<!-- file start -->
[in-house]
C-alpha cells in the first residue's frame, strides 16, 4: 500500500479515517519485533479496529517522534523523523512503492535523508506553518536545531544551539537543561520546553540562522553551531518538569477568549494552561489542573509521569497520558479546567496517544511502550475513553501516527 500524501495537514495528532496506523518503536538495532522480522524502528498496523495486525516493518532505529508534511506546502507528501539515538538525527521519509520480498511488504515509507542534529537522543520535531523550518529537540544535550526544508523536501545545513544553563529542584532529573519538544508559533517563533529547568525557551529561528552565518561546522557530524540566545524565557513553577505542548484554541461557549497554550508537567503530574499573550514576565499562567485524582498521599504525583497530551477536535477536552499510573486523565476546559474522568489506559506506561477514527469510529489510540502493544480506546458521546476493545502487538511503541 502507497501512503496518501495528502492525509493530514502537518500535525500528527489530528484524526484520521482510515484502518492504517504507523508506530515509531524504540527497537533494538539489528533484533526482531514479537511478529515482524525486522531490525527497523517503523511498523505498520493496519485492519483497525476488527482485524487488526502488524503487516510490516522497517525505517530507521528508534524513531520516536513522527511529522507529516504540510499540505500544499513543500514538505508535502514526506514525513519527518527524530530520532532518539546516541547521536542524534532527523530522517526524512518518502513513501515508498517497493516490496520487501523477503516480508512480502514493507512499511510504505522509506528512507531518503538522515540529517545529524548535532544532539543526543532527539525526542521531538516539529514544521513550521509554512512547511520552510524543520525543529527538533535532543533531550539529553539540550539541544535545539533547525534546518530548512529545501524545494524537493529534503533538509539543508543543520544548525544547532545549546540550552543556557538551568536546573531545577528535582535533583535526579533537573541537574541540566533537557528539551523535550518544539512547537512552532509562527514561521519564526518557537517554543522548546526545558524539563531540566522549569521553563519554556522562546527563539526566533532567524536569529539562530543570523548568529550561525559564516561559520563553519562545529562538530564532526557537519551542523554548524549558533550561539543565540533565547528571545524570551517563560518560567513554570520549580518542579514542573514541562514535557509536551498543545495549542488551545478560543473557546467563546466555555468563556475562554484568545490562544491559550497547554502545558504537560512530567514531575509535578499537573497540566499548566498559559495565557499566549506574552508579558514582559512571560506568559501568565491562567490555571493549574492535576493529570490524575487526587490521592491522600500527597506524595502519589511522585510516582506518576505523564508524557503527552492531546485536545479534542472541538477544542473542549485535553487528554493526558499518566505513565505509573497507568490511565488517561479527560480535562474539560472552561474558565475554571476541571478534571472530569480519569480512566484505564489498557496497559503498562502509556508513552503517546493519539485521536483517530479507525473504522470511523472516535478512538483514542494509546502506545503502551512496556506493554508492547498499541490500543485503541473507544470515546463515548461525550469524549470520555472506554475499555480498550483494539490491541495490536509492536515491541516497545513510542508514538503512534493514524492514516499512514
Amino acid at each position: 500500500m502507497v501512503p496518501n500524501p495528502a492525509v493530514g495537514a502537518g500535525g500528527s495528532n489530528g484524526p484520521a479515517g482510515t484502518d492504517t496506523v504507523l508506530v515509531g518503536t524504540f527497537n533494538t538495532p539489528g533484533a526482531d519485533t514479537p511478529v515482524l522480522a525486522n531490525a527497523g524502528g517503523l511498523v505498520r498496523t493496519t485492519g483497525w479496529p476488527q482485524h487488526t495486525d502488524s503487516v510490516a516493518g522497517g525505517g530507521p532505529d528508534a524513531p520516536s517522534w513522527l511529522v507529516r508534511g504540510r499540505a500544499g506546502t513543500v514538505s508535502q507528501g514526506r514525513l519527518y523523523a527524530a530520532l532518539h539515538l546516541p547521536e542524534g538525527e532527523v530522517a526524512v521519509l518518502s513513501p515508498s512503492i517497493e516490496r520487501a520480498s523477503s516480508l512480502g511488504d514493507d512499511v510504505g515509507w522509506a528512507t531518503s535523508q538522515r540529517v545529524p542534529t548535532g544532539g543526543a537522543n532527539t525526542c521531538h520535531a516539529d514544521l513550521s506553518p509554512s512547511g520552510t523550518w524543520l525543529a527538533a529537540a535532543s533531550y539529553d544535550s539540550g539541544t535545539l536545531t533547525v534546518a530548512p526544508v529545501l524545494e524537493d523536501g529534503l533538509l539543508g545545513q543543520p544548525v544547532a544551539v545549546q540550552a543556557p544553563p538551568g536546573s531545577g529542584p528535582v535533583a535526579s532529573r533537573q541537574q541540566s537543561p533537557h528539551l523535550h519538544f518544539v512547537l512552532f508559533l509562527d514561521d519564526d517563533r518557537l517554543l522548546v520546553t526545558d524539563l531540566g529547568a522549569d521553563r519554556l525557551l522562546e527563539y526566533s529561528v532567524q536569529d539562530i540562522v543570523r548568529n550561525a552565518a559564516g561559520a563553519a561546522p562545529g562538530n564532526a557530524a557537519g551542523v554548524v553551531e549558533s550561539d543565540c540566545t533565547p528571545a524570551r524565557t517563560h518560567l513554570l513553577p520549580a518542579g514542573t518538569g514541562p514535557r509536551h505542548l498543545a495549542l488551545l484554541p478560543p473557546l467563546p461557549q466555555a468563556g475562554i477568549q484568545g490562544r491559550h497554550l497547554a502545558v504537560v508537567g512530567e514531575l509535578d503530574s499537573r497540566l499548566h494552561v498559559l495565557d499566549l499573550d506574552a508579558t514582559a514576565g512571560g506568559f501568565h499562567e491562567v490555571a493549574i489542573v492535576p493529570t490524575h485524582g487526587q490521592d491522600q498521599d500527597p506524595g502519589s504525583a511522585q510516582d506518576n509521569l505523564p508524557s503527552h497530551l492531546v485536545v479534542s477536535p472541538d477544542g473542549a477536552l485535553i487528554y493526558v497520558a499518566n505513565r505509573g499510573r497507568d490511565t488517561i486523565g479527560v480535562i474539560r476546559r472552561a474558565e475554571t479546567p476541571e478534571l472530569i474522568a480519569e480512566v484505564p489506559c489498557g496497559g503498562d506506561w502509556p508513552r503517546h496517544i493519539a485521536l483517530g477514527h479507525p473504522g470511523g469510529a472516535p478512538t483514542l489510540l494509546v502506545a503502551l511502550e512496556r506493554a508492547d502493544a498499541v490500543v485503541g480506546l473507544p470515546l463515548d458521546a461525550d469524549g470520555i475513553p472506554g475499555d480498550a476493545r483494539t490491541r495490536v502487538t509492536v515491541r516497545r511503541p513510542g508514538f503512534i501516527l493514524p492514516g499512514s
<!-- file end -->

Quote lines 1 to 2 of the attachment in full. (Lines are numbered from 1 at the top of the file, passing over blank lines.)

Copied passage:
[in-house]
C-alpha cells in the first residue's frame, strides 16, 4: 500500500479515517519485533479496529517522534523523523512503492535523508506553518536545531544551539537543561520546553540562522553551531518538569477568549494552561489542573509521569497520558479546567496517544511502550475513553501516527 500524501495537514495528532496506523518503536538495532522480522524502528498496523495486525516493518532505529508534511506546502507528501539515538538525527521519509520480498511488504515509507542534529537522543520535531523550518529537540544535550526544508523536501545545513544553563529542584532529573519538544508559533517563533529547568525557551529561528552565518561546522557530524540566545524565557513553577505542548484554541461557549497554550508537567503530574499573550514576565499562567485524582498521599504525583497530551477536535477536552499510573486523565476546559474522568489506559506506561477514527469510529489510540502493544480506546458521546476493545502487538511503541 502507497501512503496518501495528502492525509493530514502537518500535525500528527489530528484524526484520521482510515484502518492504517504507523508506530515509531524504540527497537533494538539489528533484533526482531514479537511478529515482524525486522531490525527497523517503523511498523505498520493496519485492519483497525476488527482485524487488526502488524503487516510490516522497517525505517530507521528508534524513531520516536513522527511529522507529516504540510499540505500544499513543500514538505508535502514526506514525513519527518527524530530520532532518539546516541547521536542524534532527523530522517526524512518518502513513501515508498517497493516490496520487501523477503516480508512480502514493507512499511510504505522509506528512507531518503538522515540529517545529524548535532544532539543526543532527539525526542521531538516539529514544521513550521509554512512547511520552510524543520525543529527538533535532543533531550539529553539540550539541544535545539533547525534546518530548512529545501524545494524537493529534503533538509539543508543543520544548525544547532545549546540550552543556557538551568536546573531545577528535582535533583535526579533537573541537574541540566533537557528539551523535550518544539512547537512552532509562527514561521519564526518557537517554543522548546526545558524539563531540566522549569521553563519554556522562546527563539526566533532567524536569529539562530543570523548568529550561525559564516561559520563553519562545529562538530564532526557537519551542523554548524549558533550561539543565540533565547528571545524570551517563560518560567513554570520549580518542579514542573514541562514535557509536551498543545495549542488551545478560543473557546467563546466555555468563556475562554484568545490562544491559550497547554502545558504537560512530567514531575509535578499537573497540566499548566498559559495565557499566549506574552508579558514582559512571560506568559501568565491562567490555571493549574492535576493529570490524575487526587490521592491522600500527597506524595502519589511522585510516582506518576505523564508524557503527552492531546485536545479534542472541538477544542473542549485535553487528554493526558499518566505513565505509573497507568490511565488517561479527560480535562474539560472552561474558565475554571476541571478534571472530569480519569480512566484505564489498557496497559503498562502509556508513552503517546493519539485521536483517530479507525473504522470511523472516535478512538483514542494509546502506545503502551512496556506493554508492547498499541490500543485503541473507544470515546463515548461525550469524549470520555472506554475499555480498550483494539490491541495490536509492536515491541516497545513510542508514538503512534493514524492514516499512514